Caught in a riptide of haphazard underemployment, at turns violent and unpredictable, suffering under a bad economy with no family or friends to speak of, Stratton Brown longs for the chance to escape his small-town past and build a new life. He sets out for Chicago, where he meets a new and fresh hell: a nine-to-fiver in a nondescript, meaningless company, and an obsessive love affair with woman who may be a bit too attached to her abusive ex-boyfriend. Is this all America has to offer its 20-somethings? He’ll soon have to figure out that beneath the gruff labor of building a new life lies the presence of something much more true: a way past his violent childhood and a new path to the American dream.
At Dawn is a literary debut of a fresh and powerful male voice in fiction.
Ohhhhh, this book!!! I wish Audible let me use cheesy emojis in my review. You know, every now and then a piece of fiction finds its way onto my Audible app, and then totally blindsides me with its brilliance. This was one of those books. I had never heard of Jobie Hughes, and am not even quite sure how I ended up clicking on At Dawn. Yet I'm thrilled I did. I think this book just rose to the list of my all-time faves. It wasn't what I had expected, but that's okay. It was even better. The story takes place in Chicago, where a broke Stratton Brown makes his way into a new city with no prospects for a job, very little hope, and a pretty big chip on his shoulder that has strong ties to his past. There he meets a girl, Carolyn, with whom he falls in love. By her side he tackles the still very raw wounds of his past while trying to achieve the ever-elusive American Dream. What I love most about being immersed into the mind of Stratton Brown is that regardless of his down-on-his-luck circumstances, I can totally relate to him at the 10,000 foot view. His highs are really high. His lows are really low. It made me think back to all the times I thought I had figuratively won life's lottery, as well as the times when I believed my life was truly over. Hughes did such a fantastic job of dialog and narration in first person that he actually had me fist-pumping and cheering, too, when Stratton got his first query reply. This character was a total jerk - so much so that you wanted to shake him and slap some sense into him. By God, you couldn't help but to love him, too, though, because the book dives deep and pulls out all of Stratton's secret bits. Jobie Hughes gets really raw and dark in describing the demons that shape and mold Stratton into who he becomes as a man. That being said, there's also more than enough humor to cause me to guffaw at the wit and creative one-liners. I loved the character Gene, and I also loved that Carolyn isn't perfect, but yet Stratton adores her fiercely just the same. This was one of those rare books that left me sitting, mesmerized at the end as I listened to the final chapters take their shape. It was a satisfying ending, and it left me with a sense of hope and determination. Jeff Woodman did a sensational job narrating and giving Stratton a voice, and was the perfect choice. I'm definitely looking forward to other novels by Jobie Hughes. Highly recommend!!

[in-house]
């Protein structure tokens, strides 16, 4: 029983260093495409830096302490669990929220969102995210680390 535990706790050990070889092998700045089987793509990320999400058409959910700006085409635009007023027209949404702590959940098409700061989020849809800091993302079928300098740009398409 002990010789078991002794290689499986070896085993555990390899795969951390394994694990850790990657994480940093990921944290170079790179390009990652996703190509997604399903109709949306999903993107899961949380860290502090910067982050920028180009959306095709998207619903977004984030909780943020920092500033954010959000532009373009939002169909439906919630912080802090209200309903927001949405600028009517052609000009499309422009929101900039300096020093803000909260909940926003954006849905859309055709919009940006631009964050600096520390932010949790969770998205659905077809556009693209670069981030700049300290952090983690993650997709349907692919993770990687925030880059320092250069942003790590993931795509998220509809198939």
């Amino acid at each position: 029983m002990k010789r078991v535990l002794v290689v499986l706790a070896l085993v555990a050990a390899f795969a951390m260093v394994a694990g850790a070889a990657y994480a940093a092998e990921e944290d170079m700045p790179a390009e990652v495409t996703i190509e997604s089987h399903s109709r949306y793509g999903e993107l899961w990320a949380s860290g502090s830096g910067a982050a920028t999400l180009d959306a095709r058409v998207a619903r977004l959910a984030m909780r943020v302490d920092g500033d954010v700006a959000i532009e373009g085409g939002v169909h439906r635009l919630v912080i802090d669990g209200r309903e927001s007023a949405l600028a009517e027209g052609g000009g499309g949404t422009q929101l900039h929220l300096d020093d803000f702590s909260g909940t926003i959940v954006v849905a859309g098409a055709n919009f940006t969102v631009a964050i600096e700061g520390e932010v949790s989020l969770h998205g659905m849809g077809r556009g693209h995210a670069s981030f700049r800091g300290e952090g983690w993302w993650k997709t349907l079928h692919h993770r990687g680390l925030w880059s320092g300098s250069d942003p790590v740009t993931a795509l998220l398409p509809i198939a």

3 of 4 people found this review helpful
With a writing partner, under the pen-name "Pittacus Lore," Jobie Hughes wrote "I Am Number Four," a YA science fiction adventure about the last of a race of super-beings who were hidden on earth before they were hunted down and exterminated.
#4 was a huge success, and made into a Hollywood movie.
The protagonist of At Dawn is Stratton Brown-- no super-man, but a real man with a plight no less daunting. Brown is trying to make a go of it, leaving a small town on the brink of oblivion in the MidWest and moving to Chicago— or rather, the razor's-edge of the city.
He's an alcoholic womanizer. He has a mindless job that turns your stomach. He's- maybe-- got a girlfriend who might want a man even more messed up than he is.
As he looks at his future, Brown is confronted-- no escape-- by a violent set of past deeds that aren't going to let him turn his head.
Powerful writing, that just doesn't let up.
2 of 4 people found this review helpful